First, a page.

Jazz to Auction Remaining Cap Space Via Trade?

July 18th, 2013 | by Dan Clayton

Still scanning the list of available free agents and photoshopping them into Jazz jerseys? You can probably stop.

Utah, according to reports, is looking to spend the last $4 million and change of its cap space, but not that way. So informs a tweet by the Tribune’s Bill Oram saying that Utah continues to look for opportunities to garner assets by letting teams stash salary in the Jazz’s last bit of cap room.

Finding potential deals should be easy enough, right? There is a finite number of teams with enough motivation to save that they’ll give up assets in a salary dump, and then those rosters have a finite number of non-franchise players making money that it makes sense to dump. Here is a look at teams that might be interested in paying the dump fee at Dennis Lindsay’s salary landfill.

Teams with expiring contracts

For a team to want to send this year’s salary into the Jazz’s cap space, the financial motivation has to be in the short term: they either want to spend more but are butting up against the cap, or they are a tax team that needs to lower its bill. Plenty of teams fall into this category and have expiring pieces.

Atlanta may be done spending money this summer, but if they’re not, they could send away the virtually expiring Lou Williams (5.2M this year, then a team option). The Jazz can’t absorb Lou outright, but if they include someone making 1.2M or more they can save Atlanta some money. Jeremy Evans for Williams would give Atlanta about 6.5M to spend.

Boston‘s an interesting case because they are just over the tax line. That means they won’t see a huge tax, but they will miss the refund unless they dump a bit of salary. That’s quite a penalty for a team not expected to compete, so I’d guess they’ll try to maneuver below the tax line at some point. Avery Bradley and Jordan Crawford are virtual expiring deals that could do it, but they have value so Boston would probably prefer to move the 12M expiring deal of Kris Humphries. The Jazz can’t take the whole thing, obviously, but a Humphies-Andris Biedrins swap works and gets Boston out of the tax. Boston has extra first rounders in four of the next five drafts to offer, although the majority will probably be late picks.

Charlotte probably won’t need to lower salary; they’re right at the minimum for ’13-14 with oodles of space for next year. But if they do decided to go after a remaining free agent and need extra room, they could move Ben Gordon’s expiring 13.2M or Ramon Sessions’ 5M. Again, Utah would have to throw back a player, but Charlotte owns a couple of extra picks to sweeten the deal (although they also owe one of their own).

Detroit has less than 4M remaining to spend and 17M worth of expiring contracts in Rodney Stuckey and Charlie Villanueva. The Jazz could take either player back by giving up at least 4.4M in salary, or could take both if they gave up 12M or so. A Richard Jefferson & Evans package could open up 9M in cap space for Motor City. Would that be worth a pick to them? Perhaps, although they already owe their ’14 pick, meaning they can’t trade a ’15 first rounder either.

I don’t know if Indiana is remotely considering moving Danny Granger, a recurring rumor given Paul George’s jump to stardom. But if they do need to skirt the tax (they’re 3M away), he’s probably their only movable expiring at 14M. Not sure Indiana would give up a lot, though, in a package with their best player from two years ago.

The LA Lakers have virtually no money committed next year, but this year they have a messy payroll that has them paying taxes for what looks like a mediocre team. The Jazz could help by taking Steve Blake or Jordan Hill outright. They could also get the Lakers out of tax land by taking Pau Gasol and giving something close to 14.3M back. However, LA already has a ’15 pick committed, meaning they can’t trade away ’14 or ’16 picks.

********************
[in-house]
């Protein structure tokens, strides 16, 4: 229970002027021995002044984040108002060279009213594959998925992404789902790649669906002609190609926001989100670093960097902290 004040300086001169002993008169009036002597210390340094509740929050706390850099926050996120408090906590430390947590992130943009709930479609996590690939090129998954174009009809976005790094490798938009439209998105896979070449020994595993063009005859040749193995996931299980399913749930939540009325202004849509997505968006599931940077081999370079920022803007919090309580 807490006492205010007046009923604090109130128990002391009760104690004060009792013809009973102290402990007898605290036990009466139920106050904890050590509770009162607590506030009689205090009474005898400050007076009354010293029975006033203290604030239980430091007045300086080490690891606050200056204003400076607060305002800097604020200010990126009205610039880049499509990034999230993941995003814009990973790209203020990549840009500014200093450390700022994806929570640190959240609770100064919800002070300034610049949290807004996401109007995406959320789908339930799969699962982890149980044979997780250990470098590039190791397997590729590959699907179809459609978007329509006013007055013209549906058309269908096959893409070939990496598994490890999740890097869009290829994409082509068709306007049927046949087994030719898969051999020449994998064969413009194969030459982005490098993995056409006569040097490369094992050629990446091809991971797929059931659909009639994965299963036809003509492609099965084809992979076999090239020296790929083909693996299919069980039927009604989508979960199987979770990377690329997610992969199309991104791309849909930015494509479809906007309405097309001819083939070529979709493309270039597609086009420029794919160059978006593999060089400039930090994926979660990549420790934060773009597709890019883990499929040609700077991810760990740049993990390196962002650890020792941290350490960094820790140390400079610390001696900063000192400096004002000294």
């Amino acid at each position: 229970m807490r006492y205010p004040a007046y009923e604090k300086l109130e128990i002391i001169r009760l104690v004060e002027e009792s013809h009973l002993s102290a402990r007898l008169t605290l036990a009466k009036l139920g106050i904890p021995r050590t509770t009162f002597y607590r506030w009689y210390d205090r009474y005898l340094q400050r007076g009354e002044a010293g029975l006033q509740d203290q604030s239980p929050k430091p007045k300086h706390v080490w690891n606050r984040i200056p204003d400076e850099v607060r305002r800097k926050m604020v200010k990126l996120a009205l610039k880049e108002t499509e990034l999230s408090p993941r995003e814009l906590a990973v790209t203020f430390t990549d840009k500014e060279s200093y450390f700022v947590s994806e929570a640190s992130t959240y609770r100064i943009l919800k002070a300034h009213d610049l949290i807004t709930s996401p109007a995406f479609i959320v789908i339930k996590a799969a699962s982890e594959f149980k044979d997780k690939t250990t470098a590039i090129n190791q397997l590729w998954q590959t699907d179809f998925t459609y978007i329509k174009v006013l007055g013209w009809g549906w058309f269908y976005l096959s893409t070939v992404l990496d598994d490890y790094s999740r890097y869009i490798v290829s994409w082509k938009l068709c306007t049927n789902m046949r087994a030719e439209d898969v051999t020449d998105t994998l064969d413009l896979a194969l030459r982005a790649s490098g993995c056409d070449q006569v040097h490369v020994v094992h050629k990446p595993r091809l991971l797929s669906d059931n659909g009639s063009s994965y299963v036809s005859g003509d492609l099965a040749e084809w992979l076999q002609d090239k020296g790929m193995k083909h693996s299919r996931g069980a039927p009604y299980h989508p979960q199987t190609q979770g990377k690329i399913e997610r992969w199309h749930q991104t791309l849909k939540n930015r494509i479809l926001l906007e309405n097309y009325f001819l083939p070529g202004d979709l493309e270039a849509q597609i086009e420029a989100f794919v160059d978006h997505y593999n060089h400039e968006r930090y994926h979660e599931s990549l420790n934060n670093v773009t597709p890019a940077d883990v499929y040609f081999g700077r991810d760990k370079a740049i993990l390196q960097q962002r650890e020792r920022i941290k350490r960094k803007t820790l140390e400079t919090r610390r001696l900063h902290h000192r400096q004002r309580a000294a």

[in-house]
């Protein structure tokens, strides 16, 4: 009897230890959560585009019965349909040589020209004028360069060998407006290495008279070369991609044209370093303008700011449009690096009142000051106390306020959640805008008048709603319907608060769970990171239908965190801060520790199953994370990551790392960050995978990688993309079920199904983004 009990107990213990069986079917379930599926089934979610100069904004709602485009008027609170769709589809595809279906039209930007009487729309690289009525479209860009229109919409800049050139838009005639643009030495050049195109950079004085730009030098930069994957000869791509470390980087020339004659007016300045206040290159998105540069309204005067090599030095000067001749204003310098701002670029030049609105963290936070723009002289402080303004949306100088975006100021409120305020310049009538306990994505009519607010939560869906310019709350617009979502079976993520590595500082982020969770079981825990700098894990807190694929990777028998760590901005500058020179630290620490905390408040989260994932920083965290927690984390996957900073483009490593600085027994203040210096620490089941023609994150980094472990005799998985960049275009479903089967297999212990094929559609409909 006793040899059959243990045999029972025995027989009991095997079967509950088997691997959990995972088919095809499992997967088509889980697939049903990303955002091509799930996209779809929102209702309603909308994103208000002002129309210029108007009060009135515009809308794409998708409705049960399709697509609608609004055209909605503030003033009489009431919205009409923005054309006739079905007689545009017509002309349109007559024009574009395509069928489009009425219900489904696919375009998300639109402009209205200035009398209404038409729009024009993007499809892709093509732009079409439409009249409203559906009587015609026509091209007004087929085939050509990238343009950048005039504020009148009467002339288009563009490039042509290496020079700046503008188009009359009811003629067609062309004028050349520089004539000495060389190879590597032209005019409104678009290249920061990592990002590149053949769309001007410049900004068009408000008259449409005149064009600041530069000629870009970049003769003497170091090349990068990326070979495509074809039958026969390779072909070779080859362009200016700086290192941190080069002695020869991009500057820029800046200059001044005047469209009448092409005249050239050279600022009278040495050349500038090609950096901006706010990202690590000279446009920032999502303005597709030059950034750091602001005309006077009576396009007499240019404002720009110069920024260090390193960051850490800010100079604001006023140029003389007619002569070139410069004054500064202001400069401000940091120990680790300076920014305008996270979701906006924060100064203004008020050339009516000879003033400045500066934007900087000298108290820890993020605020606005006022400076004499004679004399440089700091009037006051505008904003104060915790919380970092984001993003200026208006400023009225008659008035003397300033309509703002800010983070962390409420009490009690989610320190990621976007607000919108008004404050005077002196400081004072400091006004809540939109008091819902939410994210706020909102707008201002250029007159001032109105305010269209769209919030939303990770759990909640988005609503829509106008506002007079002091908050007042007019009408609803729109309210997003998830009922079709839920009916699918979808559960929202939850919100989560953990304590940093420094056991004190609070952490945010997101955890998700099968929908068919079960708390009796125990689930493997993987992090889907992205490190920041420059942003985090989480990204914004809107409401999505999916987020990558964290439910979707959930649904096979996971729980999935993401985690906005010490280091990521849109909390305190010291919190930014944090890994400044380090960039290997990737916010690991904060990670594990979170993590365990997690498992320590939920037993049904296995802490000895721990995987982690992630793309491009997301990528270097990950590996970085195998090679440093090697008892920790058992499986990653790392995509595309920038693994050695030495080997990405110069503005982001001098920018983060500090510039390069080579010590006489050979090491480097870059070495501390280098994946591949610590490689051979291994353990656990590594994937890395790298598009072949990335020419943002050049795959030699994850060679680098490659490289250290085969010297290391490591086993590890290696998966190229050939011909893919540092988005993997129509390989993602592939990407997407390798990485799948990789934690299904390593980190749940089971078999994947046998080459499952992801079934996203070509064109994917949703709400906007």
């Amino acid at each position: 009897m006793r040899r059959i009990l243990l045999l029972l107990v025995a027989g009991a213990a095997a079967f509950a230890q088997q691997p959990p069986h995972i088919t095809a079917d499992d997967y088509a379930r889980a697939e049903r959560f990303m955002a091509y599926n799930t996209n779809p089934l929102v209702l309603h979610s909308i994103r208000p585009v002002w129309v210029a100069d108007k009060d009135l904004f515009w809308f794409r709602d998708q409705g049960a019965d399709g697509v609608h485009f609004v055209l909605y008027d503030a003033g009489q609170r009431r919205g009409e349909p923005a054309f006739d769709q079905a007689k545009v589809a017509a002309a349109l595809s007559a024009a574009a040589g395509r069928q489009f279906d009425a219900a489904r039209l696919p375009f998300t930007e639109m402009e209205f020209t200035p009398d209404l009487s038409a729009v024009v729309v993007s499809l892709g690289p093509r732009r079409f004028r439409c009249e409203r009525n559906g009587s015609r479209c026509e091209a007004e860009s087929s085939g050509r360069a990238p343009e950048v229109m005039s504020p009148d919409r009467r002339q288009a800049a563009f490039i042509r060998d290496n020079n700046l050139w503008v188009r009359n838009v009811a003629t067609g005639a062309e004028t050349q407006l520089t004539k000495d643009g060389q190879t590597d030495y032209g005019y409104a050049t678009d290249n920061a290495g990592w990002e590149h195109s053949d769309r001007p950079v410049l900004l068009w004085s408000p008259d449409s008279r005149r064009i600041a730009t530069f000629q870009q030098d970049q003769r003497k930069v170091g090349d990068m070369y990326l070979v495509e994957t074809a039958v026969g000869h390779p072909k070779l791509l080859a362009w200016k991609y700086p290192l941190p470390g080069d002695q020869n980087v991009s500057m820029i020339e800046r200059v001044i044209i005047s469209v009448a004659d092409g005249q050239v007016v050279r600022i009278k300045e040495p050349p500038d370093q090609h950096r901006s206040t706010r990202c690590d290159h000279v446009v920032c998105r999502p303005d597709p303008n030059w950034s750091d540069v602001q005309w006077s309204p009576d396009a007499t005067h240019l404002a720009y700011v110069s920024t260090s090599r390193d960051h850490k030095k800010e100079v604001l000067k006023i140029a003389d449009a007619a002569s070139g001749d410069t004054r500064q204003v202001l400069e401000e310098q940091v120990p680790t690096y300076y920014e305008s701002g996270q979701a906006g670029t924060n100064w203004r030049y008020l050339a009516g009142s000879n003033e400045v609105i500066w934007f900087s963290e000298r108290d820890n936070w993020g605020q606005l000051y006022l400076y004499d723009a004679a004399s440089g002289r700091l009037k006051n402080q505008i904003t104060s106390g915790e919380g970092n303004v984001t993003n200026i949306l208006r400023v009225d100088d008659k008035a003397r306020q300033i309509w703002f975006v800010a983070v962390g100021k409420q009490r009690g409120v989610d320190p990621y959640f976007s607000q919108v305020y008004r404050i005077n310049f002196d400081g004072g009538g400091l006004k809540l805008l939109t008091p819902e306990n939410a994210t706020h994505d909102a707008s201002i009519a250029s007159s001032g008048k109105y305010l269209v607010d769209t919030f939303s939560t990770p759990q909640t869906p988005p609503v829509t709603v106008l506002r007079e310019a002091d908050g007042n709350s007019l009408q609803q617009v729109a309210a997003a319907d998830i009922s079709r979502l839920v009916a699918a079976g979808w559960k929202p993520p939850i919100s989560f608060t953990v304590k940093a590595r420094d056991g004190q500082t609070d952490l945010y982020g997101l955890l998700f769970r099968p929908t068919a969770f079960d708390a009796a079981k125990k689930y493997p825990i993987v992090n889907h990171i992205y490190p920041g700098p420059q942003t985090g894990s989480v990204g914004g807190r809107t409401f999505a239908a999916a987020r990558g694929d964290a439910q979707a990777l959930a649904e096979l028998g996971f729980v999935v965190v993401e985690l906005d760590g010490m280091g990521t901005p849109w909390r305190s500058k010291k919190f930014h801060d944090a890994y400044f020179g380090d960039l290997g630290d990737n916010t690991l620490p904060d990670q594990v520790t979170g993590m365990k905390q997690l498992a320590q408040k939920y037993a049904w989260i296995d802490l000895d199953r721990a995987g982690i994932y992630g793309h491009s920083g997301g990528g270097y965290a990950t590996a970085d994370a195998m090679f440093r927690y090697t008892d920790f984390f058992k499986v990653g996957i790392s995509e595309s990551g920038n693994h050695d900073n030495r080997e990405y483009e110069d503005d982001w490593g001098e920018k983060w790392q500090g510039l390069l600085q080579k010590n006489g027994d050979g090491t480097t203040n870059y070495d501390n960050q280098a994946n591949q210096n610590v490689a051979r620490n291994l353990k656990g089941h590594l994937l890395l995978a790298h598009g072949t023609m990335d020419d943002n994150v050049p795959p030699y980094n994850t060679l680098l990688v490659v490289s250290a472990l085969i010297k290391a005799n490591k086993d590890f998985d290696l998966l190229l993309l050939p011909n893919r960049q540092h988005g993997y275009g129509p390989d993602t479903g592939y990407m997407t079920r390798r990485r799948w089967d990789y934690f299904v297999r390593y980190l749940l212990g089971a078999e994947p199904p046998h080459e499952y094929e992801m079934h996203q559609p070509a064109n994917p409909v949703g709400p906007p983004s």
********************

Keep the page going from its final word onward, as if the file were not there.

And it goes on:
Phoenix is another team nearing the cap who could dump some salary to increase spending capabilities. Shannon Brown (3.5M) and Kendall Marshall (2M) fit right into Utah’s remaining cap space and both play in a crowded Suns backcourt. The Suns also have expiring deals in Caron Butler (8M), Marcin Gortat (7.7M) and Michael Beasley (6M, then non-guaranteed).

Washington is sneaking up on the tax while they pay a couple of veterans that don’t fit into their youth movement. Emeka Okafor (14.5M) and Trevor Ariza (7.7M) make too much for Utah to wipe those salaries clean, but they could lessen the bill. Ariza for Brandon Rush works, and so would Okafor for Jefferson.

Teams with multi-year commitments

Especially given Utah’s limited cap space, they would probably reap better assets if they were willing to exchange their own expirings for a guy with multiple years left. Teams just won’t pay a high premium – like a 2014 1st – to save 4M in most cases. As such, let’s look at teams with long-term motivation.

Denver gets brought up here a lot because of Andre Miller, but moving him doesn’t help Denver’s cap situation, so I can’t see them doing a trade where Utah would have to send back at least a million. More likely, they’d try to rest by moving multi-year commitments in the eight- or high seven-figure ranges to players who are good but not great: Ty Lawson, Javale McGee, Wilson Chandler, even the wounded Danilo Gallinari. Denver has extra picks, too, including a 2014 Knicks first rounder.

The Jazz could actually absorb Kirk Hinrich outright and save Chicago 8.1M in salary & tax, but I put the bulls down here because they’re more likely to want to get out of their two-year commitment to Carlos Boozer or four-year deal with Taj Gibson. The asking price would be high, though, like the Charlotte pick they own with waning protections.

If Houston finds a way to unload both Omer Asik and Jeremy Lin, then they’ll have enough cap room in 2014 to add another max free agent to their newly formed duo of superstars. Jazz could trade Biedrins or Marvin Williams straight up for either guy, and Houston has their own picks and plenty of young talent to sweeten the deal. Another two-year option is OKC‘s Kendrick Perkins. The Thunder have their own picks plus a Dallas one that becomes totally unprotected in 2018.

Orlando has three extra picks coming their way in the next four drafts, plus their own picks which are probably going to be valuable. Glen Davis and his 2 years remaining at 12M woudl be doable; the Jazz would just need to give up about 2M in salary.

Milwaukee could create some 2014 room by getting rid of Ersan Ilyasova’s 32M over 4 years (the last year isn’t guaranteed). The Jazz could swing this by trading Rush, Williams, or Biedrins.